BioGUNE CIC leads RedHYPOX, the Thematic Network of Excellence Research in Hypoxia which is formed by ten research groups, with similar interests in studies of different mechanisms that mediate responses to hypoxia (oxygen deficit) and their relevance in physiological and pathological situations
BILBAO According to CIC bioGUNE, research into the cellular and molecular basis of the response to hypoxia is a very interesting subject in biomedicine. "The challenge is there and the hopes are very ambitious both from a basic and applied perspective because the fruits of research can represent new opportunities to understand and improve the diagnosis and treatment of diseases that are endemic in our society," Dr. Edurne Berra, Network coordinator and is responsible for the HypoxiPATH CIC bioGUNE group.
For two days, research staff from the Excellence Research Thematic Network in Hypoxia, an initiative funded by the Ministry of Science, Innovation and the University, met in Granada. Experts, international references in their respective fields, in various fields of knowledge, participated in the meeting.
RedHYPOX brings together a variety of experimental approaches ranging from computational approaches to clinical research, through a variety of cellular and animal models, as explained by the research center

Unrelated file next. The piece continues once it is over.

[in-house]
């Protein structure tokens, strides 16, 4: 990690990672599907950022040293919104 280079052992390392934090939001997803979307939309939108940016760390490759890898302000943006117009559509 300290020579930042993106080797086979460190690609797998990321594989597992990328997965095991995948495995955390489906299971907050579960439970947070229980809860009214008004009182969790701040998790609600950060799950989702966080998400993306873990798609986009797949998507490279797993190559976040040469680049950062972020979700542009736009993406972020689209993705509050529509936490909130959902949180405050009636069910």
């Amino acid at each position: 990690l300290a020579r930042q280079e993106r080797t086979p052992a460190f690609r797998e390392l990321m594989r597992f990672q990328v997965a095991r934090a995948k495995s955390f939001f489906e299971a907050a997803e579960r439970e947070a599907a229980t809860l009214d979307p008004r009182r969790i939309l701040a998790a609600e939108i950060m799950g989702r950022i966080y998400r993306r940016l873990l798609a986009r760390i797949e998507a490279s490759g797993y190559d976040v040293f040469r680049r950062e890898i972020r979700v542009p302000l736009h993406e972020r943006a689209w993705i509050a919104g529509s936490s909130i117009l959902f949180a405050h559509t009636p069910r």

RedHYPOX members are included in various institutions that have a "strong track record" in basic research and translation, including several universities (Autonomous University of Madrid, University of Complutense Madrid and University of Seville), hospitals (vall d & # 39; Hebron and Hospital de la Princesa) and research center (CIC bioGUNE, IBiS and IBSAL).
BioGUNE CIC has indicated that oxygen is vital and most cells are "addicted" to oxygen. This is so, that deficits (or hypoxia), even temporary, can have dramatic consequences. Therefore, organisms have engineered mechanisms, at different levels, allowing them to react, adapt and guarantee oxygen homeostasis.
"Hypoxic" episodes occur during embryonic development and in healthy adults, for example, during the height of acclimatization, wound healing or physical exercise. In addition, the use of more or less sophisticated hypoxic equipment to improve sports performance is relatively common.
However, inadequate oxygen supply (due to excess or deficiency) is also associated with diseases such as cancer, metabolism (eg diabetes), inflammation (eg, Crohn's), neurodegenerative (Alzheimer's and Parkinson's) or ischemic disease (for example, stroke and stroke).